FAO.org

Home > Media > News Article

What governments, farmers, food businesses – and you – can do about food waste

Reduce and prevent

One major front for action in the effort to reduce food wastage is developing better food harvest, storage, processing, transport and retailing processes, according to FAO's guide, Toolkit: Reducing the Food Wastage Footprint, released alongside its new report on the environmental consequences of food waste.

Harvest losses have several causes, including bad timing and poor conditions during the harvest as well as inadequate techniques and equipment. Similarly, lack of good infrastructure for transportation, storage, cooling and marketing cause food to spoil, especially in hot climates.

Both the private and public sectors need to increase investments to address such shortcomings; doing so will also have additional benefits for food security and mitigating climate change, land degradation and biodiversity erosion.

In addition to these core investments, new technologies can help too. Improved rice-storage bags in the Philippines have helped cut losses of that staple grain by 15 percent. In West Africa, use of solar dryers to extend the shelf life of fruit and tubers is showing promise in reducing post-harvest losses.

Often, food losses can be significantly reduced simply through training farmers in best practices - this too merits investing in, according to FAO's toolkit.

Joining farmers together in cooperatives or professional associations can help to greatly reduce food losses by increasing their understanding of the market, enabling more efficient planning, enabling economies of scale and improving their ability to market what they produce.

On the retail and consumer side, raising awareness of the problem - and how to prevent it - is just as important, according to FAO.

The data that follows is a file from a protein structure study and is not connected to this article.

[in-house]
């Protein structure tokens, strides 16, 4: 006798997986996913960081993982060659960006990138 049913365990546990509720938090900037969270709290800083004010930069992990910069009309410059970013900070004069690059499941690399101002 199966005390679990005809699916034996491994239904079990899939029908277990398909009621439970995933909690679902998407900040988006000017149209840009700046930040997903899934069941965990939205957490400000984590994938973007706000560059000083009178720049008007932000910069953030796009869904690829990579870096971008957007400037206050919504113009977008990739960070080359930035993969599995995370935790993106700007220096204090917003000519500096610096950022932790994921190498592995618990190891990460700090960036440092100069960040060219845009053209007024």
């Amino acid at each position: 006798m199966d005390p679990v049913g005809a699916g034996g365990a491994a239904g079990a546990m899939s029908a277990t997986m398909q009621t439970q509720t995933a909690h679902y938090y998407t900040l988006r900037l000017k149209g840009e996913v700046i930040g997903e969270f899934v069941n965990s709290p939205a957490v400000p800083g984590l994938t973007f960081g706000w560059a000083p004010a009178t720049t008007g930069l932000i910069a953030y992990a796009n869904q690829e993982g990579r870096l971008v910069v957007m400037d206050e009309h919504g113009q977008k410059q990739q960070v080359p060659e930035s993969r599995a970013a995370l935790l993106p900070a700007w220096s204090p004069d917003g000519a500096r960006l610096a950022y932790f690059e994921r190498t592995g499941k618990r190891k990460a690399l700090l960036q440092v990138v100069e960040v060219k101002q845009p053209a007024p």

And businesses and households alike need to implement better monitoring to improve data on the scale of wastage and where it occurs.

Business - both those operating within the food chain and others with a large "food footprint" (large cafeterias, for instance) - can conduct food waste audits to determine how and why they waste food and identify opportunities to improve their performance.

Households can conduct relatively simple food waste audits as well.

Better communication among all participants in food supply chains will be crucial. In particular, there is vast room for improving communication between suppliers and retailers to match demand and supply. Discrepancies between demand and supply are a major cause of food wastage. They can involve farmers not finding a market for products and leaving them to rot in the field; mothers cooking for five family members while only three actually make it to dinner; supermarkets downsizing product orders at the last minute, leaving producers with unsalable products; or restaurants overestimating demand and overstocking food supplies that go bad.

Reduced, or better, food packaging has a role to play as well - excessive or unsustainably sourced packing forms part of the environmental cost of food.

Especially in developed countries, more environmentally-minded food retailing is needed, says FAO - for example, moving away from the practice of displaying very large quantities of food (perceived as contributing to increased sales) or discarding food when it starts to approach the end of its shelf life.

Rejection of food products on the basis of aesthetic or safety concerns is often another a major cause of food losses and waste. In some cases, farmers discard between 20-40 percent of their fresh produce because it doesn't meet retailer's cosmetic specifications.

Regulations and standards on aesthetic requirements for fruit and vegetables could stand to be revised. Some supermarkets have already begun relaxing their standards on fruit appearance, selling "misshaped" items for a reduced price and helping raise consumers' awareness that odd-shaped does not mean bad.